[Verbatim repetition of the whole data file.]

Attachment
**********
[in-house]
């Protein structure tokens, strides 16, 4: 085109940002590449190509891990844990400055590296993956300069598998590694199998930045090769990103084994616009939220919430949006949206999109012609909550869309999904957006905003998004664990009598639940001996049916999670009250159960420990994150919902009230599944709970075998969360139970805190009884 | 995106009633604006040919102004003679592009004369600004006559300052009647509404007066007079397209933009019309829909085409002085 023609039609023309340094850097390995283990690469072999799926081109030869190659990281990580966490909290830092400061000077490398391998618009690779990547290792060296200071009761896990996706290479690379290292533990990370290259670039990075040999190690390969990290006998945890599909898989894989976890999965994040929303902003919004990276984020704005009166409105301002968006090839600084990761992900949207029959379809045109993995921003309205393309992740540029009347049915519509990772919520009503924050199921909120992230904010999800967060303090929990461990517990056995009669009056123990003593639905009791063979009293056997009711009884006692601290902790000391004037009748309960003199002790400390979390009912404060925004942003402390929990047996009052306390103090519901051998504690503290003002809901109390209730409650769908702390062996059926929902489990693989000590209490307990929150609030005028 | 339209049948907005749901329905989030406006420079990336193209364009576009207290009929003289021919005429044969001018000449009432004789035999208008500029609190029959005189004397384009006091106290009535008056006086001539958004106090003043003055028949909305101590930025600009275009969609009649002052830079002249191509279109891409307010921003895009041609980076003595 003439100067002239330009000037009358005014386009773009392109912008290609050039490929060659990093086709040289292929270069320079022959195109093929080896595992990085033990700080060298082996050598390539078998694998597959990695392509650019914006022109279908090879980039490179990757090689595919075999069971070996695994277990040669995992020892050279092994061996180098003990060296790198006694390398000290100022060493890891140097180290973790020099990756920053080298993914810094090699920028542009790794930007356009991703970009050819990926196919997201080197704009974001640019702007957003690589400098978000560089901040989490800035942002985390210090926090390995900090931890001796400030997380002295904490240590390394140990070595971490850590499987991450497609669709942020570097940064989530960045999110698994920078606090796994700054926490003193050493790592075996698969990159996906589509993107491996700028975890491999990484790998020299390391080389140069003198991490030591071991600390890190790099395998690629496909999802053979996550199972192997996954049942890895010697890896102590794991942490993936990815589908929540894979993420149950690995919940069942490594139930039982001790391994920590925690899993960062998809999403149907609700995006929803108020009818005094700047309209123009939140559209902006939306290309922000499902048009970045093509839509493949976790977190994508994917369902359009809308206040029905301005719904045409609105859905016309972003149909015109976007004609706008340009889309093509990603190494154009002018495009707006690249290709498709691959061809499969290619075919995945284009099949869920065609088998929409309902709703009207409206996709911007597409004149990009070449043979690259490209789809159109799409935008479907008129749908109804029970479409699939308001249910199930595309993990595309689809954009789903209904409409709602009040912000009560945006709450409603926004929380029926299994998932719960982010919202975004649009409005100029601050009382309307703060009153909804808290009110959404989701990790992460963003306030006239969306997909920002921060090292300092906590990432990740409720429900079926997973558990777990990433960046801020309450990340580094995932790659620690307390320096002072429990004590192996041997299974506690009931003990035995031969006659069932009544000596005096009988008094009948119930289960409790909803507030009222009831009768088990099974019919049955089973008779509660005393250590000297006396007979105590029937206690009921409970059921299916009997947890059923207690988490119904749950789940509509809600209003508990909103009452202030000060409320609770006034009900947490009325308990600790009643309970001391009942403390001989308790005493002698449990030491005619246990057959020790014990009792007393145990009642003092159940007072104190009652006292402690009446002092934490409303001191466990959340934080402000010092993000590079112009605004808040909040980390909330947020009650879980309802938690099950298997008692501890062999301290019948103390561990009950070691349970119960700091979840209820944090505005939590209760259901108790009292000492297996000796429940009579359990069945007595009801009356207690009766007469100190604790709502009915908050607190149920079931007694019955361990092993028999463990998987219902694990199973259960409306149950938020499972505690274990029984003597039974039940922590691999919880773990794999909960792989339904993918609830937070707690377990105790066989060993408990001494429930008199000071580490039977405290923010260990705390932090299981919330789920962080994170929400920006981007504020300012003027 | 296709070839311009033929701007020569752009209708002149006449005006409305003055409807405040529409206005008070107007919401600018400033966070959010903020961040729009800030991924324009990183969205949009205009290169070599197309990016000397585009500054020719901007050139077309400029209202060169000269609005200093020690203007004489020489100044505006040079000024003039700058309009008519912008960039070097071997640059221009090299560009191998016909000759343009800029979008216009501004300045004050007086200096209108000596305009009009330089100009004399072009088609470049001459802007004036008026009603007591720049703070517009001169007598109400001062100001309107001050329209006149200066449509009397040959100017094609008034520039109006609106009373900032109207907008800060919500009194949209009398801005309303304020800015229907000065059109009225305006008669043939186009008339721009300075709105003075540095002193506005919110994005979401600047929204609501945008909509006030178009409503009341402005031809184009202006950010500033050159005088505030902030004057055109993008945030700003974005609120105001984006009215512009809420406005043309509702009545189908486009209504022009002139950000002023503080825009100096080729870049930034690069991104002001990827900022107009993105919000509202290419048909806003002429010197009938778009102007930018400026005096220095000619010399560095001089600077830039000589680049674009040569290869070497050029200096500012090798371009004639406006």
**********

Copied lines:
[in-house]
């Protein structure tokens, strides 16, 4: 085109940002590449190509891990844990400055590296993956300069598998590694199998930045090769990103084994616009939220919430949006949206999109012609909550869309999904957006905003998004664990009598639940001996049916999670009250159960420990994150919902009230599944709970075998969360139970805190009884 | 995106009633604006040919102004003679592009004369600004006559300052009647509404007066007079397209933009019309829909085409002085 023609039609023309340094850097390995283990690469072999799926081109030869190659990281990580966490909290830092400061000077490398391998618009690779990547290792060296200071009761896990996706290479690379290292533990990370290259670039990075040999190690390969990290006998945890599909898989894989976890999965994040929303902003919004990276984020704005009166409105301002968006090839600084990761992900949207029959379809045109993995921003309205393309992740540029009347049915519509990772919520009503924050199921909120992230904010999800967060303090929990461990517990056995009669009056123990003593639905009791063979009293056997009711009884006692601290902790000391004037009748309960003199002790400390979390009912404060925004942003402390929990047996009052306390103090519901051998504690503290003002809901109390209730409650769908702390062996059926929902489990693989000590209490307990929150609030005028 | 339209049948907005749901329905989030406006420079990336193209364009576009207290009929003289021919005429044969001018000449009432004789035999208008500029609190029959005189004397384009006091106290009535008056006086001539958004106090003043003055028949909305101590930025600009275009969609009649002052830079002249191509279109891409307010921003895009041609980076003595 003439100067002239330009000037009358005014386009773009392109912008290609050039490929060659990093086709040289292929270069320079022959195109093929080896595992990085033990700080060298082996050598390539078998694998597959990695392509650019914006022109279908090879980039490179990757090689595919075999069971070996695994277990040669995992020892050279092994061996180098003990060296790198006694390398000290100022060493890891140097180290973790020099990756920053080298993914810094090699920028542009790794930007356009991703970009050819990926196919997201080197704009974001640019702007957003690589400098978000560089901040989490800035942002985390210090926090390995900090931890001796400030997380002295904490240590390394140990070595971490850590499987991450497609669709942020570097940064989530960045999110698994920078606090796994700054926490003193050493790592075996698969990159996906589509993107491996700028975890491999990484790998020299390391080389140069003198991490030591071991600390890190790099395998690629496909999802053979996550199972192997996954049942890895010697890896102590794991942490993936990815589908929540894979993420149950690995919940069942490594139930039982001790391994920590925690899993960062998809999403149907609700995006929803108020009818005094700047309209123009939140559209902006939306290309922000499902048009970045093509839509493949976790977190994508994917369902359009809308206040029905301005719904045409609105859905016309972003149909015109976007004609706008340009889309093509990603190494154009002018495009707006690249290709498709691959061809499969290619075919995945284009099949869920065609088998929409309902709703009207409206996709911007597409004149990009070449043979690259490209789809159109799409935008479907008129749908109804029970479409699939308001249910199930595309993990595309689809954009789903209904409409709602009040912000009560945006709450409603926004929380029926299994998932719960982010919202975004649009409005100029601050009382309307703060009153909804808290009110959404989701990790992460963003306030006239969306997909920002921060090292300092906590990432990740409720429900079926997973558990777990990433960046801020309450990340580094995932790659620690307390320096002072429990004590192996041997299974506690009931003990035995031969006659069932009544000596005096009988008094009948119930289960409790909803507030009222009831009768088990099974019919049955089973008779509660005393250590000297006396007979105590029937206690009921409970059921299916009997947890059923207690988490119904749950789940509509809600209003508990909103009452202030000060409320609770006034009900947490009325308990600790009643309970001391009942403390001989308790005493002698449990030491005619246990057959020790014990009792007393145990009642003092159940007072104190009652006292402690009446002092934490409303001191466990959340934080402000010092993000590079112009605004808040909040980390909330947020009650879980309802938690099950298997008692501890062999301290019948103390561990009950070691349970119960700091979840209820944090505005939590209760259901108790009292000492297996000796429940009579359990069945007595009801009356207690009766007469100190604790709502009915908050607190149920079931007694019955361990092993028999463990998987219902694990199973259960409306149950938020499972505690274990029984003597039974039940922590691999919880773990794999909960792989339904993918609830937070707690377990105790066989060993408990001494429930008199000071580490039977405290923010260990705390932090299981919330789920962080994170929400920006981007504020300012003027 | 296709070839311009033929701007020569752009209708002149006449005006409305003055409807405040529409206005008070107007919401600018400033966070959010903020961040729009800030991924324009990183969205949009205009290169070599197309990016000397585009500054020719901007050139077309400029209202060169000269609005200093020690203007004489020489100044505006040079000024003039700058309009008519912008960039070097071997640059221009090299560009191998016909000759343009800029979008216009501004300045004050007086200096209108000596305009009009330089100009004399072009088609470049001459802007004036008026009603007591720049703070517009001169007598109400001062100001309107001050329209006149200066449509009397040959100017094609008034520039109006609106009373900032109207907008800060919500009194949209009398801005309303304020800015229907000065059109009225305006008669043939186009008339721009300075709105003075540095002193506005919110994005979401600047929204609501945008909509006030178009409503009341402005031809184009202006950010500033050159005088505030902030004057055109993008945030700003974005609120105001984006009215512009809420406005043309509702009545189908486009209504022009002139950000002023503080825009100096080729870049930034690069991104002001990827900022107009993105919000509202290419048909806003002429010197009938778009102007930018400026005096220095000619010399560095001089600077830039000589680049674009040569290869070497050029200096500012090798371009004639406006």